PS: Avelyn always peed during her night terrors. So awful!

  • Kami Thursday, February 17, 2011, 2:37 pm

    I had those feeling with Jack too. I always say that I think I had some form of PPD – this confirms it. And I never asked for help. I thought I was just being a bad mom.

    You are my hero. Seriosly. I love you and pray that this time will be a breeze for you.

    xoxoxoxoxxo

  • Ruth Thursday, February 17, 2011, 3:43 pm

    you can get subsidy for child care through mental heath or your dr writting a note, to help with summer care for your older children…if you need a break after baby comes. Also a post partum doula helps…and you can find funding for that as well, at least in BC. been there done that, so I know its a struggle for sure! try to line up help before the birth. And your right about spring babys, that will help you alot.

  • Grannie Thursday, February 17, 2011, 6:20 pm

    Praying for you Jen, love you tons!

  • Jacquie Friday, February 18, 2011, 9:38 am

    Not sure how I found your blog initially but I just want to thank you for your post. I am 7 weeks pregnant with my first and have been battling depression for 5 years. For the past few years I have been on a bit of a cocktail of medications that has helped bring some stability to my life, but have been weaned off the medication over the past 4 weeks. I am terrified to find out how my body will handle pregnancy without the help I’ve been used too and even more terrified of how I will feel postpartum. But your post was a huge encouragement to me so thank you!

  • Jenny Friday, February 18, 2011, 11:18 am

    Hey Jen, I suffered with post partum depression with my second son. It was a terrible time for me and my husband. For those first few months of my son’s life I do not remember anything…all his firsts aren’t memories that I could recollect.
    The good news is that for my last son I didn’t have an ounce of post partum depression. We had discussed our situation with our doctor and the doctor was ready to medically intervene (prescription)if I or hubby thought it was necessary. The public health nurse was notified of my situation and extra attention was given to my family. I do not know why I only had the post partum with my second son. One theory is that his traumatic birth had something to do with the pp depression.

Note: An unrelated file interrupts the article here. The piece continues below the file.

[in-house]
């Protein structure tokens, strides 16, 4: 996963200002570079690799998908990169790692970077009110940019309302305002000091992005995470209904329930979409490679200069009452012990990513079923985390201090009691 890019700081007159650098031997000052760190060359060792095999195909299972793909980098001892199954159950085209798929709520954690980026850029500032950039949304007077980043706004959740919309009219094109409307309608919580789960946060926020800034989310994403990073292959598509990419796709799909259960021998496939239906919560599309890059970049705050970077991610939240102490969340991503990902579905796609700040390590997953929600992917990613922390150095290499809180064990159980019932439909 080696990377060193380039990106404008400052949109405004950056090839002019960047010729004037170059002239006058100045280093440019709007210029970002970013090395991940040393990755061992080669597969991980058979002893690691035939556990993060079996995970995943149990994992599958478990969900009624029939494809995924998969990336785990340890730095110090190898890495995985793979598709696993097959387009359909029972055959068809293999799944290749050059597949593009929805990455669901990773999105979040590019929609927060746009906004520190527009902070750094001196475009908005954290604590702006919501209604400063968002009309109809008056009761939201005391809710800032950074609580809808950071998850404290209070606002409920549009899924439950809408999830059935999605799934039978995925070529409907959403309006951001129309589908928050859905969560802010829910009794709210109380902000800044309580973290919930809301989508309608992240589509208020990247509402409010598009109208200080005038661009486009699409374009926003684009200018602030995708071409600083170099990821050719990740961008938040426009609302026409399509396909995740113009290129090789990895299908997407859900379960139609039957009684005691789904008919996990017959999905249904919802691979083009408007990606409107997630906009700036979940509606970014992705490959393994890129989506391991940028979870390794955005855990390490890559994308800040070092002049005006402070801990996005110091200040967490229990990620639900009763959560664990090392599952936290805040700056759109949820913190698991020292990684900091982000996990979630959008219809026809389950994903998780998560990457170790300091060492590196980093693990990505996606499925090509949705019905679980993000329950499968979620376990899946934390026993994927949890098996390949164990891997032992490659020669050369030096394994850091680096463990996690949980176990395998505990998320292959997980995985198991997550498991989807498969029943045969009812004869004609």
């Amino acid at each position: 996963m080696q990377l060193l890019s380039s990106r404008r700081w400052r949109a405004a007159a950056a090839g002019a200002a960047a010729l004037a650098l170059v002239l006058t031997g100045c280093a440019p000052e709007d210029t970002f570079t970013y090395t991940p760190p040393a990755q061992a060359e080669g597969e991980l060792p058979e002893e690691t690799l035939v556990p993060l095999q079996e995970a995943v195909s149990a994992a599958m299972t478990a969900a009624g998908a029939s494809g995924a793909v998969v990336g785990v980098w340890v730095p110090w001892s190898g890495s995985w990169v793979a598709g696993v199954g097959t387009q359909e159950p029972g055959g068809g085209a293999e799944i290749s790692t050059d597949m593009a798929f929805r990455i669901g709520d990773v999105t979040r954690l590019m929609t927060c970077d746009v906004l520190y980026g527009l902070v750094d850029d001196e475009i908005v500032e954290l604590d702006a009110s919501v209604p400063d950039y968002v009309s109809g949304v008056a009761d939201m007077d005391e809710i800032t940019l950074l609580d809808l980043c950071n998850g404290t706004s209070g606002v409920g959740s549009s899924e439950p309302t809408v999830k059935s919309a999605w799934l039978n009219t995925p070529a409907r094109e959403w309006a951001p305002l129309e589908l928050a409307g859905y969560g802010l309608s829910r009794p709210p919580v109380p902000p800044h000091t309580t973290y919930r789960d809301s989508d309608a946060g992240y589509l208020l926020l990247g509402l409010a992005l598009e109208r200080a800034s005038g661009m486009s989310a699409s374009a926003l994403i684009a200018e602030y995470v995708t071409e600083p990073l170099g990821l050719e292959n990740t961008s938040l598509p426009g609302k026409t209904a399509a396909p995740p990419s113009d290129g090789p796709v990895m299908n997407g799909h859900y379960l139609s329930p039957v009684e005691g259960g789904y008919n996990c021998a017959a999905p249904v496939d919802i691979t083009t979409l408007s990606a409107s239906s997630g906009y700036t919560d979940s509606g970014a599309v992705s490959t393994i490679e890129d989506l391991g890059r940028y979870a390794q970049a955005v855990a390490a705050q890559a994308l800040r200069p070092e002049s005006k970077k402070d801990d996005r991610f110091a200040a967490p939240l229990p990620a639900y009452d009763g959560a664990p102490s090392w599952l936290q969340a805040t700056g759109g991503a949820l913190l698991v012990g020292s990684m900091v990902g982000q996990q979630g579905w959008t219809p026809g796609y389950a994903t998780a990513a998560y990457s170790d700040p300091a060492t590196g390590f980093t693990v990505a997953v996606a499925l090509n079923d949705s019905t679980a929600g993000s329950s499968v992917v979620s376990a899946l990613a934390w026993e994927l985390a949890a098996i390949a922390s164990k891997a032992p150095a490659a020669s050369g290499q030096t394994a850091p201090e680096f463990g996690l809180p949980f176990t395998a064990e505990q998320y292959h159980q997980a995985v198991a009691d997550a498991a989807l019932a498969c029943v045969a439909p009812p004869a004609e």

I think support for you, your hubby and baby is the key thing. I felt once I could talk about the issue it was like a huge burden lifted off my back. Remember you are never alone.

  • Melissa Friday, February 18, 2011, 1:16 pm

    I have never been in your position Jen but I will be praying that the Lord will help you fight this fight. You are doing everything you can and that speaks volumes of how far you have come.

  • Kristin Sunday, February 20, 2011, 1:23 am

    Your honesty is awesome. I think that you will be better off this time because you are more aware of what is going on with yourself and so are those close to you. I will be praying for you.

  • moosh in indy. Wednesday, February 23, 2011, 10:40 am

    My brain hasn’t even been able to wrap itself around postpartum depression yet, I feel as though I just barely caught my breath from the whole antenatal depression thing, but as you said…I’ll know better what to do this time, and if I have to sail through on autopilot for a few weeks/months? I have complete trust in the people I’ve surrounded myself with to care for me and my baby.

    It’s a very good feeling.

    I’m also very happy that Noah dealt with things the way he did, good man that Noah.

  • mamalang Wednesday, February 23, 2011, 11:20 am

    Jen, I so wish we lived closer. I don’t suffer from depression, but I still struggled with those feelings of anger and anxiety when my youngest two were small. I literally locked Bella in her room one day so I wouldn’t hurt her, and sat there thanking God for giving me the one small ounce of common sense? sanity? whatever to know to do that and to stop me. I’m glad that you’ve built a community around you, even if we are mostly virtual. Major Hugs :)